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HealthFerm releases comprehensive survey on European consumer attitudes towards plant-based fermented foods

July 8, 2024

HealthFerm has published the preliminary findings from its survey of European consumer preferences and attitudes towards plant-based fermented foods. Conducted by researchers at Umeå University, the survey provides insights into the behavior and perceptions of more than 7,800 consumers across nine European countries, offering new data to support evidence-based policies and business strategies toward European health and sustainability targets.

While omnivores comprised 75% of respondents, 16.1% identified as ‘flexitarian’, indicating a trend toward reducing consumption of meat. Dairy was the most frequently consumed food group, with 46.2% of respondents consuming dairy products at least once daily. Plant-based milk and fermented plant-based yogurt showed promise with notably high frequencies of consumption within the plant-based and fermented plant-based food categories.

“This consumer study has shed light on the progression towards a societal tipping point," commented Professor Armando Perez-Cueto, Head of the Sustainable Food Transitions Research Group at Umeå University. "With about 27% of omnivores eating like flexitarians, without identifying themselves as flexitarians, this is a step forward. It suggests that reducing meat is becoming the new normal. This is the first study that singled out the category of plant-based fermentations, and their role in the needed diet transition. We see that there is enormous potential among consumers if the new products in this category were to match both price and sensory expectations.”

“The HealthFerm project aims to create plant-based fermented foods that offer health benefits to consumers," added Professor Christophe Courtin, Project Coordinator of HealthFerm. "To ensure success in these endeavors, a dedicated consumer work package has been established in the project to gather insights into the preferences for the next generation of fermented plant-based foods. This pioneering study provides valuable guidance for developing innovative fermentations that align with sensory expectations. Furthermore, the report highlights the significant market potential for fermented plant-based foods.”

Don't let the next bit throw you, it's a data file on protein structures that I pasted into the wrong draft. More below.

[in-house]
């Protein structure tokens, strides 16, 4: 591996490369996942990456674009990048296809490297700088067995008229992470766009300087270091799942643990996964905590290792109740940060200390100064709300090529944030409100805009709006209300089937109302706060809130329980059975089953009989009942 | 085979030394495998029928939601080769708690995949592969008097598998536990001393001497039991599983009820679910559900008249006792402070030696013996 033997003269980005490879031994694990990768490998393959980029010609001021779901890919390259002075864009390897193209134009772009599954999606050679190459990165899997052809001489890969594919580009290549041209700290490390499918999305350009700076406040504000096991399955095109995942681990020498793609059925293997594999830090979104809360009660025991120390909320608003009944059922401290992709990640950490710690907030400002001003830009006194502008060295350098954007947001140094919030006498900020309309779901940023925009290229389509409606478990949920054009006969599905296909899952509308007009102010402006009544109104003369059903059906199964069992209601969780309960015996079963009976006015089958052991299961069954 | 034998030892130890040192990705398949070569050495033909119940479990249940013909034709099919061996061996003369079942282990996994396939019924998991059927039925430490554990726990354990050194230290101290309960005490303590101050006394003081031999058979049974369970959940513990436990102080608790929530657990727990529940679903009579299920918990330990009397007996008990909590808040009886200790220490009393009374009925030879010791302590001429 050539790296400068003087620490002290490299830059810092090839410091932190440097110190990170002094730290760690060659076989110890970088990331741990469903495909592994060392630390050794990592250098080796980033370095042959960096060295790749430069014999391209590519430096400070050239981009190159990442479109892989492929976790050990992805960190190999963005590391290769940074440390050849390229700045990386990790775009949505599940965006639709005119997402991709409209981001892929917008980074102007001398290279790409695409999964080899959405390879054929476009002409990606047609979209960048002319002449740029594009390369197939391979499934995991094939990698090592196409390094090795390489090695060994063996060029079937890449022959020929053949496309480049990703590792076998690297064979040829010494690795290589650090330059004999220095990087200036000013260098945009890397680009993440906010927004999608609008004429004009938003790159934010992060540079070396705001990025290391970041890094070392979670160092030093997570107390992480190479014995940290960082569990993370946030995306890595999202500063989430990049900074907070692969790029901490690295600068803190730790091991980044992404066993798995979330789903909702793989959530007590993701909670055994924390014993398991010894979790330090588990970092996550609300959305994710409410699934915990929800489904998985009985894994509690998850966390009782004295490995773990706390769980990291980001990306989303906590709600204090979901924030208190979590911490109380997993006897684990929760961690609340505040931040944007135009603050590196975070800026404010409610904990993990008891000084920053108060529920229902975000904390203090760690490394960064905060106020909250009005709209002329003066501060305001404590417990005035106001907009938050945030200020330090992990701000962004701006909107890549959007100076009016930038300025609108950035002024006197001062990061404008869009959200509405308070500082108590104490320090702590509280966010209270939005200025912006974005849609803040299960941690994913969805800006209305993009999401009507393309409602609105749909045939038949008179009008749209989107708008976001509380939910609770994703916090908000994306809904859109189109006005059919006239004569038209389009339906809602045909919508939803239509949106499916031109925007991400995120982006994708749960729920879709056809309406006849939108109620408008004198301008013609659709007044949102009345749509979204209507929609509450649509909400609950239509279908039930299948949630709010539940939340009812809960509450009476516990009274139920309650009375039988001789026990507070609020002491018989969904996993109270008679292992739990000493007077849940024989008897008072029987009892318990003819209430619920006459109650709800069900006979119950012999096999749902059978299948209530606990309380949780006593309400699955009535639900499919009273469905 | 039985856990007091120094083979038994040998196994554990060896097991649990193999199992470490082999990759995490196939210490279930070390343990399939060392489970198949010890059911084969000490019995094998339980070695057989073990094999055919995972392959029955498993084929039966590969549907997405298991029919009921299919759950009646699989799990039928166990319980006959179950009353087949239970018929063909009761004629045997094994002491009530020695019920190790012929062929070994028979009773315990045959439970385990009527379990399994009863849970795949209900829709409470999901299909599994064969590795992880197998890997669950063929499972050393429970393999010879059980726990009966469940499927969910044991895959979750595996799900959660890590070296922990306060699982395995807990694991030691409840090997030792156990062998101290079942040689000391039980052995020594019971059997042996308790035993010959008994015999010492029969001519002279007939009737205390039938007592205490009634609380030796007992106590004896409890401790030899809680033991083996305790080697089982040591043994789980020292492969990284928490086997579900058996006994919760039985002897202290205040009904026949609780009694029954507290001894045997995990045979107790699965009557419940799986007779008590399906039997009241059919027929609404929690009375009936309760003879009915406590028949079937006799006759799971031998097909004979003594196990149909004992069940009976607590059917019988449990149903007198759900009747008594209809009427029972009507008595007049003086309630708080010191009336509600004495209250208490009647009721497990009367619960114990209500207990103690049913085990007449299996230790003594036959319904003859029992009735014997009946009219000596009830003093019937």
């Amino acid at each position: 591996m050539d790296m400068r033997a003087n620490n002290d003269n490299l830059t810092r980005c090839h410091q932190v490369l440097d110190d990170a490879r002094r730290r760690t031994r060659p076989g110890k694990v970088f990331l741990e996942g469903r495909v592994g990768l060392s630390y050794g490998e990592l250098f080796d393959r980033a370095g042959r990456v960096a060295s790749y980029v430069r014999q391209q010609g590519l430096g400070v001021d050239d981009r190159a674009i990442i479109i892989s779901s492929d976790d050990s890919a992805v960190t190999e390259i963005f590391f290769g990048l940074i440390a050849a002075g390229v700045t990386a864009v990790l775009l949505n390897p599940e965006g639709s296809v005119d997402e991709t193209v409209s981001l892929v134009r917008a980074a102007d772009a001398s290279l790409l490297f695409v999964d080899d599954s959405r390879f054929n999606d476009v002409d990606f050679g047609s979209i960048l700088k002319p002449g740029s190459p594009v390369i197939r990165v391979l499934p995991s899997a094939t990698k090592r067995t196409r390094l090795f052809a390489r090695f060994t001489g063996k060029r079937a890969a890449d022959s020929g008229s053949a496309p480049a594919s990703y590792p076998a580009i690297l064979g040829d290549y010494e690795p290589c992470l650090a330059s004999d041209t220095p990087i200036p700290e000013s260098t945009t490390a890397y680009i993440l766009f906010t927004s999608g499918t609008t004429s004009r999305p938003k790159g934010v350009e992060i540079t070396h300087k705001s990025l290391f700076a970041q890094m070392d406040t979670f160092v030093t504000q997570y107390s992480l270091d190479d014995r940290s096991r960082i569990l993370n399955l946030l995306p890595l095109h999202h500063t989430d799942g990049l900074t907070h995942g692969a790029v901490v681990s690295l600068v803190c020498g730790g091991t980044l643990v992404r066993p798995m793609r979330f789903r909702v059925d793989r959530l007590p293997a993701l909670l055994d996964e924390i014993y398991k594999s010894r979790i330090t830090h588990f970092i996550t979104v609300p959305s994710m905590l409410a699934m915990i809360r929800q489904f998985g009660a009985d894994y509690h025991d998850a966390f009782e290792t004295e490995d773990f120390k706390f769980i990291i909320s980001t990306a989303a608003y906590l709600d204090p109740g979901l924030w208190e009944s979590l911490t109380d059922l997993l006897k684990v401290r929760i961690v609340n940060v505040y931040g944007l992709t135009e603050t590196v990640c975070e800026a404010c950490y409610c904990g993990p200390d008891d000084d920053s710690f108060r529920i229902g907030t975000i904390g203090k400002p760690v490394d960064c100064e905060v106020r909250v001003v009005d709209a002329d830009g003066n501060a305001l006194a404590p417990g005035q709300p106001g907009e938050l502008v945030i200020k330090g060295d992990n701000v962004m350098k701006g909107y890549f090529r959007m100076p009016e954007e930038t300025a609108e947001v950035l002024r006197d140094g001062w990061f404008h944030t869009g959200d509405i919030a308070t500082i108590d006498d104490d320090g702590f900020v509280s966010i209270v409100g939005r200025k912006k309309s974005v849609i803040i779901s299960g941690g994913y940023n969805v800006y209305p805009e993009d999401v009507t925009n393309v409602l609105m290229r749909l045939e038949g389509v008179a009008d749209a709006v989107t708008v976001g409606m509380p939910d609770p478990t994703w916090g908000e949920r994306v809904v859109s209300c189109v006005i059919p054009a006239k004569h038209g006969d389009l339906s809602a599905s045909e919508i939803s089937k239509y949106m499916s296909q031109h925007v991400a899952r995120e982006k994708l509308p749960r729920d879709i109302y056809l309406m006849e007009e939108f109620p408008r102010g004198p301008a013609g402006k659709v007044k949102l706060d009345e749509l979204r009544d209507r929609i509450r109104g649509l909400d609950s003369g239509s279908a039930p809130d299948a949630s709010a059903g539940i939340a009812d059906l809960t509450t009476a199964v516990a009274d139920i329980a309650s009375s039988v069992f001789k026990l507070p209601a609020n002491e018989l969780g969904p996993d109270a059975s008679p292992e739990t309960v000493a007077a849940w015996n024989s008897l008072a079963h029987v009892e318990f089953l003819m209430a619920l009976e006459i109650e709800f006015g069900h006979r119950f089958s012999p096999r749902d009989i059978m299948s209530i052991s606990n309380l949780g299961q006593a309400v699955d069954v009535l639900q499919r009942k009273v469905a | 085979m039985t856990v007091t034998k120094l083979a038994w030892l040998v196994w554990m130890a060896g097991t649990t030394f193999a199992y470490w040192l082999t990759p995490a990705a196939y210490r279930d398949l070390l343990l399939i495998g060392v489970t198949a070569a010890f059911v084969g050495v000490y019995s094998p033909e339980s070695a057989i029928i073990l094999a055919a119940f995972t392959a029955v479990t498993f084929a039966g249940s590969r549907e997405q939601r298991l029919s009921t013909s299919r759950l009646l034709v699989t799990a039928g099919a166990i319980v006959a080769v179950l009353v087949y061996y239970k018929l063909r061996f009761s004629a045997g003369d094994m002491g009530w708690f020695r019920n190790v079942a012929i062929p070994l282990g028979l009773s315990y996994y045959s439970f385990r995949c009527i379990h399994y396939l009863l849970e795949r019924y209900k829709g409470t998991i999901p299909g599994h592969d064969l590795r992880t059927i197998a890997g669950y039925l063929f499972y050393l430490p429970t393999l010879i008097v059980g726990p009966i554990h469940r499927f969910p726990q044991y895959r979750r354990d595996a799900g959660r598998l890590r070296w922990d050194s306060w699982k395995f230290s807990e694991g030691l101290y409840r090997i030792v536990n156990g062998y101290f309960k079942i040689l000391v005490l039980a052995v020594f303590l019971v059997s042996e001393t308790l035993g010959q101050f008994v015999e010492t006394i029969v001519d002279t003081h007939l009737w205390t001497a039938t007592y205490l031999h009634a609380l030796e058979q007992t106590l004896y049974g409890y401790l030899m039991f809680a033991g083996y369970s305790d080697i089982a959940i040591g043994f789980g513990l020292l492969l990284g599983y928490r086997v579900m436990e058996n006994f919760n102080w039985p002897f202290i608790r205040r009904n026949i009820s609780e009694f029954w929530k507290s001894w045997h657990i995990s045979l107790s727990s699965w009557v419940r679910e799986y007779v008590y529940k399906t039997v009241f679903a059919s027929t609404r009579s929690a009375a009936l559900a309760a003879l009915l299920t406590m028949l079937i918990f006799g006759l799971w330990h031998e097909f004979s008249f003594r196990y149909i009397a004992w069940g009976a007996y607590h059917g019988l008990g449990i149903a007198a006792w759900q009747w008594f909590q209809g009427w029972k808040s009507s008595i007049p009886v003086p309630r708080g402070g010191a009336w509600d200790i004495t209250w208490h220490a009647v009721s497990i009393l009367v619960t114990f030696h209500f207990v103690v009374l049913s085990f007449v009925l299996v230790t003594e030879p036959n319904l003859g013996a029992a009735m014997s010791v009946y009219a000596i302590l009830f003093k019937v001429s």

The study found that taste preference is the primary driver of dietary lifestyle choices, followed by health and animal welfare. However, when consumers decide to reduce or remove meat from their diets, it is usually for personal health reasons. When it comes to choosing plant-based and fermented plant-based foods, key barriers include perceived inconvenience, satiety and taste concerns, and a lack of familiarity with such products. “Consumers are clearly motivated by taste and health when choosing their diets,” explained Jean-Paul Garin, a Umeå University researcher working on the study. “However, for plant-based fermented foods to become mainstream, it's essential to also address barriers related to convenience and familiarity.”

The survey also explored market opportunities and consumer expectations for plant-based fermented foods. Respondents from some countries showed a strong preference for fermented plant-based meat and dairy products priced at parity with animal-based based products rather than priced lower. Willingness to try foods prepared via different fermentation processes was high, with traditional fermentation methods most accepted, followed by precision and biomass fermentation. Younger, educated, and financially secure respondents displayed a greater willingness to try products prepared using different fermentation technologies.

“Our research provides actionable insights for policy makers aiming to promote sustainable food production and dietary practices, product developers seeking to create appealing options, and marketers working to position these products in the market,” noted Arturo Turillazzi, a Umeå University researcher working on the study. “The acceptance of various fermentation technologies suggests a promising future for these innovative food products.”

Delving into sensory preferences, the survey identified key attributes that consumers would like, and dislike, in several fermented plant-based foods. For fermented plant-based yogurt and drinkable yogurts, consumers want products that are white, creamy, sweet, and uniform, without beany flavours. For fermented plant-based chicken alternatives, even color, natural shape, chicken-like odour, and a tender texture were important. In protein-enriched breads, small air bubbles, cohesiveness, roasted and nutty aromas, and a crispy yet soft texture were preferred.

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